Student activism has led Stanford‘s Board of Trustees to vote to stop investing in coal-mining companies. This action is a significant step in the ever-growing fossil fuel divesment movement on campuses across the country.
In the growingly visible national conversation on sexual assault on college campuses, including a recently launched campaign by the White House to confront the issue, many local movements have been getting increasing attention.
Unless you shut yourself off from the world this past week, you probably read, or at least heard mention of, The Atlantic’s feature story on fraternities and their dangers, which highlighted Wesleyan University and Beta Theta Pi. The article explores the role of fraternities on campuses, especially in the crafting of party culture and the rise of sexual assault. The article is long, but well worth the read, and has reopened space for dialogue on these issues.
NOTE FROM BZOD: About a month and a half ago, we posted a piece by Cesar Chavez ’15 in which he translated a letter from the custodial staff to President Roth in which custodial staff decried their unreasonable working conditions. That letter was part 1 of 2. This letter, written by Cesar, focuses on the invisibility of poverty at Wesleyan. With that, Cesar’s post:
My name is Cesar Chavez, poor Hispanic male, age 19. I am writing this because as a poor student I can no longer stand and see how I, along with other students, am brought into a cycle of perpetual poverty by this university. It is unfair that this university has the audacity to state that there is no money for poor students and that it forces us to take loans in order to obtain a degree that in the future will become a worthless piece of paper. Likewise, I want to break the silence around the issue of poverty. By not talking about the issue, we allow this injustice to continue. I also would like to direct this critique to poor students currently at Wesleyan. If you are reading this, I encourage you to speak up. I know the frustration and anger that you are all probably experiencing. Do not keep it inside yourselves. Make your voices heard.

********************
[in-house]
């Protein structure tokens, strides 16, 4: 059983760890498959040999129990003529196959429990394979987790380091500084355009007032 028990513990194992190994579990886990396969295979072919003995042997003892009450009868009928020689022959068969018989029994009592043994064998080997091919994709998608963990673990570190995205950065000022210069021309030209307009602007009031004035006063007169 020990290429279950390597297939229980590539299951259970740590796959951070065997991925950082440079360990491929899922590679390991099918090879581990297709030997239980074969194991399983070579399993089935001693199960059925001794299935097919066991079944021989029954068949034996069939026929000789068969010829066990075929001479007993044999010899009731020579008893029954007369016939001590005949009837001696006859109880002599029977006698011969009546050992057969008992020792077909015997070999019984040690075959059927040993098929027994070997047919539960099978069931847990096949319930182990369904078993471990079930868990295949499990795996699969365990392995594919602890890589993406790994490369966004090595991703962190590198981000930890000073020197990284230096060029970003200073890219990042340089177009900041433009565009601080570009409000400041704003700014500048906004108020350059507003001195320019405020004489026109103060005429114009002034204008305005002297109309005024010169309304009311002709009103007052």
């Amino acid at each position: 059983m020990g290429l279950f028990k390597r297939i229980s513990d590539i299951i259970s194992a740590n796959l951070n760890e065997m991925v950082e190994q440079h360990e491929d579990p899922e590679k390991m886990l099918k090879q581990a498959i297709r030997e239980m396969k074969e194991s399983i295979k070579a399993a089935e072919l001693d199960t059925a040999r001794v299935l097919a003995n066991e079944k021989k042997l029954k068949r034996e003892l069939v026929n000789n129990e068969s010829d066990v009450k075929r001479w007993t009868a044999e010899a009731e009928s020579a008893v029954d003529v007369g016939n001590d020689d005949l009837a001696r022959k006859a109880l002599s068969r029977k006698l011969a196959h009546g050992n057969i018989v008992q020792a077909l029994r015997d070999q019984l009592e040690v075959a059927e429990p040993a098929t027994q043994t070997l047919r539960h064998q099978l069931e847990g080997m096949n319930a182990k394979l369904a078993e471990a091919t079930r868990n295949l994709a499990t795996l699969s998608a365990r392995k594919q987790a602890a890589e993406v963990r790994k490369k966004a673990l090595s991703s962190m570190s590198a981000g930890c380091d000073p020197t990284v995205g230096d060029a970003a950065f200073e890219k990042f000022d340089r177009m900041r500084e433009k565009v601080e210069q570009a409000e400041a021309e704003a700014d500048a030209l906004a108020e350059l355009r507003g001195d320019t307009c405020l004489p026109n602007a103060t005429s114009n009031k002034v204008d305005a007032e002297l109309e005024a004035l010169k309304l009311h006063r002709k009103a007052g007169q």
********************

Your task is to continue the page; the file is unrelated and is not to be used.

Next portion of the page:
Our custodians are not the only ones who have been alienated, marginalized, and oppressed at Wesleyan. Poor student have suffered these ailments as well. I, along with many other students, am a victim of indentured servitude that comes in the form of student debt. I am a poor student going to this “elite” institution so that I can pursue my academic goals and be a member of a productive society. But in my opinion, many people aren’t going to college to learn anymore; people attend college so they can land a decent job. Likewise, we live in a time when a bachelor’s degree won’t get you too far. Because we live in a global capitalist economy dominated by a global plutocracy, students in the United States have to compete even harder for jobs with students from other countries like India and China. In order to stay competitive, one needs to obtain a Masters or PhD. As a result the college and school cultures have changed in recent years to accommodate the growing corporatization. More emphasis is placed on standardized tests, corporate careers, competition, and raising tuition. Now, few people seem to have desire to learn anymore. They simply want to walk in, pass tests, get the career networks they need, walk out and land a decent job. All of this has shown me that higher education is dying and makes me question, “Why am I even bothering with college?”
For those of you in our audience not planning on working on Wall Street after graduation, there’s a good chance you’re footing the bill for a good amount of student loans (hooray for the free market!).
To call attention to this unfortunate reality, Wesleyan Democratic Socialists are sponsoring a number of student debt related events and actions this week, including a petition-drive (find them in Usdan tomorrow! or sign it on the interwebz) requesting Sallie Mae “forgive all student debt after 5 years of payments” and “eliminate all interest on student loans” as well as a screening of Default: The Student Loan Documentary.